Google-backed AltaRock moves forward with geothermal drilling project

After nearly two years, a Google-backed geothermal startup, AltaRock Energy, has finally gotten the go-ahead for a demonstration project in Oregon to show its novel technology does work.

The Bureau of Land Management said earlier this month that it found no big environmental impact for the project, which is set to take place near Newberry Volcano in the Deschutes National Forest in central Oregon. The decision allows Seattle-based AltaRock to start the 2-year project of engineering an underground reservoir to create the hot water and steam needed to produce electricity.

BLM’s decision is crucial for the company to test its technology of creating “engineered geothermal systems” or “enhanced geothermal systems” and eventually design a geothermal power plant.  The idea is to create geothermal reservoirs in areas without naturally occurring steam fields. If successful, this technology could greatly boost geothermal power generation, which is a cleaner source of electricity than fossil fuel-based power and it can be produced around the clock. Making it work has proven a tough challenge, however.

AltaRock garnered a lot of attention when Google decided in 2008 to put money into the startup and cited a 2007 MIT report showing the vast potential of generating cleaner energy in the country with the type of technology AltaRock was developing. The startup, founded in 2007, was working on a demonstration project in California when technical problems with drilling through hard rocks prompted the company to give up that project in 2009. By then, AltaRock had raised some $26 million not only from Google but also from investors such as Kleiner Perkins, Khosla Ventures and Vulcan Capital.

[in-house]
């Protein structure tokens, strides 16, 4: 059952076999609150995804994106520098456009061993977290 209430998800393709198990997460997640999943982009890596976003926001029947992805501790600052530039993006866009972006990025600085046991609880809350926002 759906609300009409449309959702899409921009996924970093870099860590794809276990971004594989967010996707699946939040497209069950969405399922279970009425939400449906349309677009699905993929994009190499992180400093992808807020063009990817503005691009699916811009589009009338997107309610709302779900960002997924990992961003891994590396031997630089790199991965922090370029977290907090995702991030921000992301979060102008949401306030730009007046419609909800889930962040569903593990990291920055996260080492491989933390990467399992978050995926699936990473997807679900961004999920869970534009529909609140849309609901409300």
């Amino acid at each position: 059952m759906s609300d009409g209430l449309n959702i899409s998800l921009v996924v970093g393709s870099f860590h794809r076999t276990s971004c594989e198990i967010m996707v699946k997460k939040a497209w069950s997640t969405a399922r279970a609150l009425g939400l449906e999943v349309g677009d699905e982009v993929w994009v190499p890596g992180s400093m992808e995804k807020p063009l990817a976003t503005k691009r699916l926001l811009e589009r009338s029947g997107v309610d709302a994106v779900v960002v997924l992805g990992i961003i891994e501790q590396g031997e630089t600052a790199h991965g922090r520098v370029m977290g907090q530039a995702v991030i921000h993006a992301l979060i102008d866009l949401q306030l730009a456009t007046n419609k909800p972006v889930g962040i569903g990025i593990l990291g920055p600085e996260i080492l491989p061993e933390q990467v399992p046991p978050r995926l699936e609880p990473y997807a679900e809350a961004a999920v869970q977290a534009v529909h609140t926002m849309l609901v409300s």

The startup then looked to Oregon for a demonstration site and filed an application in May 2010.

The key to creating a geothermal reservoir is to drill a well deep into the earth and inject cold water to fracture the hot rocks. To produce electricity, a pump sends the water into the well, where it flows along fissures of the hot rocks and extends them. In the process, the water soaks up the heat. More wells are needed to reach down to the fractured hot rocks to retrieve the heated water and harvest the steam to run the turbines above ground.

The technology is more difficult to carry out than it sounds. The company needs special tools to break through tough rocks to drill wells that are few miles deep. It also needs to calibrate the right amount of water pressure to create a desired system of fractured rocks. Figuring out where to drill the production wells – to pull up the heated water – can be tricky. The company will have to predict the paths of the expanding fissures to make sure the production wells intercept them. Drilling a well typically costs a few million dollars.

Rock fracturing creates disturbances deep inside the Earth, and some critics say the technique could create earthquakes powerful enough to threaten the safety of nearby residents. That concern shut down a project in Switzerland. AltaRock faced similar protests from residents living near its original project site at The Geysers in Northern California.

For the demonstration project in Oregon, AltaRock will use an existing geothermal well of about 10,060 feet deep for injecting water and two new wells for pumping out the hot water (here is a fact sheet about the project).  The company has gotten a $21.4 million grant from the U.S. Department of Energy for the project.

The company will install a bunch of seismic sensors at the project site to monitor earthquake activities. BLM said the demonstration project shouldn’t create major earthquakes. AltaRock mainly wants to figure out the best way to engineer the reservoir, and the project won’t actually produce electricity.

The MIT study said enhanced geothermal system technology could create 100 GW of electricity by 2050 if the technology gets “reasonable investment in R&D.” Geothermal energy is sometimes seen as a better alternative to wind and solar for clean power generation because it could produce energy around the clock. But it’s so expensive to develop that making a good profit from it is hard. As a result, geothermal energy development seems to be on a slow march while solar and wind are taking off.